Modelling of Initiation and Growth of Subsurface Cracks in Human Tooth Enamel

Amir Barani and Mark B. Bush


Teeth, Enamel, Cracks, XFEM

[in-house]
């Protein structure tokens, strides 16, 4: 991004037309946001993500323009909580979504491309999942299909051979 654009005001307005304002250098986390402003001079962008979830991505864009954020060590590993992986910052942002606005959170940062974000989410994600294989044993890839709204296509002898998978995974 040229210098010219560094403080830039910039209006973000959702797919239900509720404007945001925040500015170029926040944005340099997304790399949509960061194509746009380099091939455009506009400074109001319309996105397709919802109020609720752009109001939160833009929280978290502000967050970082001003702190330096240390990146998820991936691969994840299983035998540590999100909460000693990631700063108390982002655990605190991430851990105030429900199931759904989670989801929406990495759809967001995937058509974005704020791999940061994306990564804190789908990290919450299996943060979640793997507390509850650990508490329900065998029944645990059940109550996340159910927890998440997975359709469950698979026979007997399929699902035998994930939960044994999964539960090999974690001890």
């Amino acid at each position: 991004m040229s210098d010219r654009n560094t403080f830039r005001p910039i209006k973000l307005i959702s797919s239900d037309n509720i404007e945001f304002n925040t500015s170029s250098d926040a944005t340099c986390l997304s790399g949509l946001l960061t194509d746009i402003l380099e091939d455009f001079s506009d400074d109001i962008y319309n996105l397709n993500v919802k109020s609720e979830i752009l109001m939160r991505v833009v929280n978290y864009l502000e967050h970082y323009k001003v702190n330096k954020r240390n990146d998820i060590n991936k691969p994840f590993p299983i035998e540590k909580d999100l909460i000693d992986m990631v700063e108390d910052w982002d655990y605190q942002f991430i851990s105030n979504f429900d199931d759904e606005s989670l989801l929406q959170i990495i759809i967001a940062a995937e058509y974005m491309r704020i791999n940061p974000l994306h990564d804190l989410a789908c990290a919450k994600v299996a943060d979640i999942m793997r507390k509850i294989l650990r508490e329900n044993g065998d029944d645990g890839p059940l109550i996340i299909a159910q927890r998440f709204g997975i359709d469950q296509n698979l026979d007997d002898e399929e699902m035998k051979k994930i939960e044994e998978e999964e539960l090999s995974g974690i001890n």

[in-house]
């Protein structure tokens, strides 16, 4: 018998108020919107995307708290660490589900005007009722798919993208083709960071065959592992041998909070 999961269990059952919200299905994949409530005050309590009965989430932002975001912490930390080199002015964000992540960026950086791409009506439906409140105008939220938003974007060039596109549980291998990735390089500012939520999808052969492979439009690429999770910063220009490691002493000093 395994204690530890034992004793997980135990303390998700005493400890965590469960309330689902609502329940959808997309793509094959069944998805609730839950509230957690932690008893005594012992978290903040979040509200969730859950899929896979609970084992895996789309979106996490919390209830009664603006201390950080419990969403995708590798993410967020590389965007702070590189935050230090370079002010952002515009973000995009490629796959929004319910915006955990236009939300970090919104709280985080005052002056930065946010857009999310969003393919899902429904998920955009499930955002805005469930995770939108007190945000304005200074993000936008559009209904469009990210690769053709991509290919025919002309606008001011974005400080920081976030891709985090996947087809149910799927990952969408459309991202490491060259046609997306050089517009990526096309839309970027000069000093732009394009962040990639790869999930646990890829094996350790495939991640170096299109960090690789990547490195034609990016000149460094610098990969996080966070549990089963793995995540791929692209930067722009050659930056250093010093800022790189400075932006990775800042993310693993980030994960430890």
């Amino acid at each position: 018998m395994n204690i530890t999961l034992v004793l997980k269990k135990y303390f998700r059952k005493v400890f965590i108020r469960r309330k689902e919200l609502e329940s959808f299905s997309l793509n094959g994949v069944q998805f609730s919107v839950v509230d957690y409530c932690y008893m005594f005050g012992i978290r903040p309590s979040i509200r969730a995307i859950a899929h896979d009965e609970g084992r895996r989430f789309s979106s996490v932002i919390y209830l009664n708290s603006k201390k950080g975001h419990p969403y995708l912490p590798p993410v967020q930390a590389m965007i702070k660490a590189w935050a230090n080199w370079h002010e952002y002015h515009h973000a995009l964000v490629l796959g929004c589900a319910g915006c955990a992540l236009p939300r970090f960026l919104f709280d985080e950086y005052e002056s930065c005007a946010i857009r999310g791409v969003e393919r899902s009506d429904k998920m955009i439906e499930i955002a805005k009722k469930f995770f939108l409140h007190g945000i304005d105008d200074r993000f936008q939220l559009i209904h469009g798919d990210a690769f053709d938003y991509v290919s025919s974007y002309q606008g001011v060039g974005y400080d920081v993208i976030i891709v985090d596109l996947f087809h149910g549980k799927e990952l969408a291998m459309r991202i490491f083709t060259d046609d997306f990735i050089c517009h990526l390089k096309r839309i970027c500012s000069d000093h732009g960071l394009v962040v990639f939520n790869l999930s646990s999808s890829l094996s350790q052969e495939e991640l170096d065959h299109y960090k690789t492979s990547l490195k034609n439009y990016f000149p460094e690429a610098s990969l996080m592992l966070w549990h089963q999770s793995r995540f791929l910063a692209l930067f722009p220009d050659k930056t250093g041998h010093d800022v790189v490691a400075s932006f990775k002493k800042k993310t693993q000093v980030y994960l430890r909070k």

This work discusses the effect of enamel anisotropy on driving force of tuft-like cracks at the dentin-enamel junction (DEJ). The usual simplification when performing numerical analysis is to consider enamel to be isotropic. In this paper a more refined material behaviour is described based on realistic enamel behaviour (anisotropic or orthotropic). A two dimensional (2D) extended Finite Element Method (XFEM) is applied to the region close to the cusp subjected to indentation loading typical of mastication (occlusal loading). Analysis was performed for two different situations: orthotropic and isotropic material behaviour. The results indicate that the more realistic enamel material description (anisotropic or orthotropic) alters the stress distribution and consequently the resulting crack driving force. Specifically, crack growth is predicted to occur at significantly higher loads when the material is taken to be isotropic, implying that it is important to include the detailed material description when modelling crack growth within the enamel.

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